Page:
The screechy, chirruping notes of Lilian’s lovebirds are the dominant music in the air on a sunny June afternoon in an expanse of mopane forest deep in Malawi’s Liwonde National Park. These gregarious little parrots are found in mature mopane forests throughout the Zambezi River Basin. Conservationists concerned about widespread and ongoing degradation of their habitat are calling for greater protection of these forests — and trialing artificial homes that could help the birds survive while damaged portions recover.
These lovebirds (Agapornis lilianae) are “mopane specialists,” according to Tiwonge Mzumara-Gawa, a researcher and lecturer in ecology at the Malawi University of Science and Technology.
“Mopane woodland is their village,” she says. “The big, mature trees, otherwise known as cathedral mopane among ecologists, have cavities in which these birds roost and breed. In addition, mopane woodlands come with a foraging habitat for the birds which feed on seeds, fruits and flowers.”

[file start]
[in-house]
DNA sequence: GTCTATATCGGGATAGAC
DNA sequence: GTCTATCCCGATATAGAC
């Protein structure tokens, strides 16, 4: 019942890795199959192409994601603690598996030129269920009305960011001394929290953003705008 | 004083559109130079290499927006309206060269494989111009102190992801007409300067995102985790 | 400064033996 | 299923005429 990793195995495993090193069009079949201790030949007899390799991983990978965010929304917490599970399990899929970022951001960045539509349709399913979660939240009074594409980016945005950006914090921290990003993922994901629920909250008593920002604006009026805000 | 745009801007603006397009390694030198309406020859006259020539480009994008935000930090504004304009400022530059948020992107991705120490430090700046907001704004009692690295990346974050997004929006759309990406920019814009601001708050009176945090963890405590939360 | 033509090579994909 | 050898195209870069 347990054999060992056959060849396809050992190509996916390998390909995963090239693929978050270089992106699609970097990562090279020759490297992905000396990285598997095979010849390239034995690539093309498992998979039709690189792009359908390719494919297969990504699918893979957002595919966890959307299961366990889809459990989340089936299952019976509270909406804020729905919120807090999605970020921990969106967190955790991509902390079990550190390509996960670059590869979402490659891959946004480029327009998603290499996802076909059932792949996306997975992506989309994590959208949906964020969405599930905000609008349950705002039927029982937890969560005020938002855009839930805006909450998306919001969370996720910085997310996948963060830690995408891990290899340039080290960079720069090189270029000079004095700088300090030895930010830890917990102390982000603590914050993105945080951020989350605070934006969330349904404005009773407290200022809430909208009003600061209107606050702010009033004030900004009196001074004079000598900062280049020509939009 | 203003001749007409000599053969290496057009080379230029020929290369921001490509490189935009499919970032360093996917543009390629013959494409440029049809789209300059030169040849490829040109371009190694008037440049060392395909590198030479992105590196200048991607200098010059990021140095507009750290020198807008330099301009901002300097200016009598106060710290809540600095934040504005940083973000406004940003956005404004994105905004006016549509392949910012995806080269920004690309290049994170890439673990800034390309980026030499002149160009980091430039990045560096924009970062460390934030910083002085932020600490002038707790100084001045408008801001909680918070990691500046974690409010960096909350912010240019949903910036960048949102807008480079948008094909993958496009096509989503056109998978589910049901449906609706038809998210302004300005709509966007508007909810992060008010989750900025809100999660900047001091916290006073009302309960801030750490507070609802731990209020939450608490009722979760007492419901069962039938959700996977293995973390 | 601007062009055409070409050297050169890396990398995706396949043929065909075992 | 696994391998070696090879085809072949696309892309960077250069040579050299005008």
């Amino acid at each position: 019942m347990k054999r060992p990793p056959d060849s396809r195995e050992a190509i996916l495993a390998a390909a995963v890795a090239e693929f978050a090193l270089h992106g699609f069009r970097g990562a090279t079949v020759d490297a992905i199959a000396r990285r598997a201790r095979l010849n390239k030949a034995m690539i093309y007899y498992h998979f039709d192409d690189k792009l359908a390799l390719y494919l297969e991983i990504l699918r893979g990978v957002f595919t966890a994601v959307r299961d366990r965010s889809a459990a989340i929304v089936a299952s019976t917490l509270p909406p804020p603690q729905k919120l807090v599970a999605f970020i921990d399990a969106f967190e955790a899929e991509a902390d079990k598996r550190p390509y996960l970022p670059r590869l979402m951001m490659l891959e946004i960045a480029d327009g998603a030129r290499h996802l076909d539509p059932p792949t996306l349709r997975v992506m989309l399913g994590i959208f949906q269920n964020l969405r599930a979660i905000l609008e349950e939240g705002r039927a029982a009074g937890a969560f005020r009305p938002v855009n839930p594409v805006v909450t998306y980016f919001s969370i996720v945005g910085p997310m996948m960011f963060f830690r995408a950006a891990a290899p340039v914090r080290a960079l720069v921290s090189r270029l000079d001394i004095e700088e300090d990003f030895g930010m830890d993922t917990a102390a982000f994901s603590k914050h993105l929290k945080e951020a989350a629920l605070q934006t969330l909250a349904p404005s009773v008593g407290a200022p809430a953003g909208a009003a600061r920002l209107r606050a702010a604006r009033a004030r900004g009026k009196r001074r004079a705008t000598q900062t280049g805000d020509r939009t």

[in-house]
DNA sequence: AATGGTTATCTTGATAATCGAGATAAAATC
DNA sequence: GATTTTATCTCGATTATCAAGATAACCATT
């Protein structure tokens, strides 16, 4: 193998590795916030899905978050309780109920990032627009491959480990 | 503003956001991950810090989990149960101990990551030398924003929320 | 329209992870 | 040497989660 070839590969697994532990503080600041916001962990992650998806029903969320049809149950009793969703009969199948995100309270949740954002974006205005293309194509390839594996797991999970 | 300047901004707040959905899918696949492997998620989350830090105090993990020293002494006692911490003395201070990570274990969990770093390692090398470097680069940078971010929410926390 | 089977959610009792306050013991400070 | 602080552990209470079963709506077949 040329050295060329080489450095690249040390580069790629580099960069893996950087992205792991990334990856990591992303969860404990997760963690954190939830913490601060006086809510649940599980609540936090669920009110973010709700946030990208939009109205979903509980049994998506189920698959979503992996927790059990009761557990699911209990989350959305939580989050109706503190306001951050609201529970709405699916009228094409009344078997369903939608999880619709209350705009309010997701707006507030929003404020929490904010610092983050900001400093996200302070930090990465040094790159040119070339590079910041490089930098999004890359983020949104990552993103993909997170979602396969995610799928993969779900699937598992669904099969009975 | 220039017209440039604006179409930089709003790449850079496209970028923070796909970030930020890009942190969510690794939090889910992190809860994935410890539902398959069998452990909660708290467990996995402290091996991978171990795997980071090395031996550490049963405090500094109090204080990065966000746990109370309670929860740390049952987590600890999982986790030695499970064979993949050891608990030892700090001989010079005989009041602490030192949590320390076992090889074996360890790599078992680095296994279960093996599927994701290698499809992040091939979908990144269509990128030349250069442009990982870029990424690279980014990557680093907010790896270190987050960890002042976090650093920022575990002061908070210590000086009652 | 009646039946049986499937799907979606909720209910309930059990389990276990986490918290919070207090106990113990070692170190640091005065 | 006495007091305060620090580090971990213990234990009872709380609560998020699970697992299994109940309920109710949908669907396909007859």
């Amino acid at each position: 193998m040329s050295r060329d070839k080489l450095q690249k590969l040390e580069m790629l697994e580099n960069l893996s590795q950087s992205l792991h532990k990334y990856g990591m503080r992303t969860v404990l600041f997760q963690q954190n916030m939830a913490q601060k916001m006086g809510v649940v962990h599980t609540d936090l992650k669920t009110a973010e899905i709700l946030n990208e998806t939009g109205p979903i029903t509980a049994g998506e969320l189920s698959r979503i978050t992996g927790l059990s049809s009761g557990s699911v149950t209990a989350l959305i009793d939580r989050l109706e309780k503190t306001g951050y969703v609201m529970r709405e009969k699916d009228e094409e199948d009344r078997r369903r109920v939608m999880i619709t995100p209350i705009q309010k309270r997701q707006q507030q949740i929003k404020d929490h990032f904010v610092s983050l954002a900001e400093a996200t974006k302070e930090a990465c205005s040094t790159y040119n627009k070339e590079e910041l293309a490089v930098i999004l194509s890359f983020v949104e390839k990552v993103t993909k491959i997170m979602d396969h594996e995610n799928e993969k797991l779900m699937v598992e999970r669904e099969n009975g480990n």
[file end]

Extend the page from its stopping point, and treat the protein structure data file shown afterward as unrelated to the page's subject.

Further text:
Mature stands of mopane (Colophospermum mopane) are found across a wide belt of Southern Africa, thriving in hot, relatively dry lowlands from Angola and Namibia in the west, through Botswana, South Africa, Zambia and Zimbabwe, and into Malawi and Mozambique in the east. But in many places, the trees are falling to both licensed and unlicensed logging for timber and charcoal.
“In our studies of the birds in Zambia,” Mzumara-Gawa tells Mongabay, “we found cases where they took up cavities in trees such as Combretum and Faidherbia albida species; but that was only because of the deforestation problem with mopane. Otherwise, mopane is their favored habitat.”
Lead Image: Lilian’s lovebirds perching on a branch. Image by Michael Wilcox via Unsplash.
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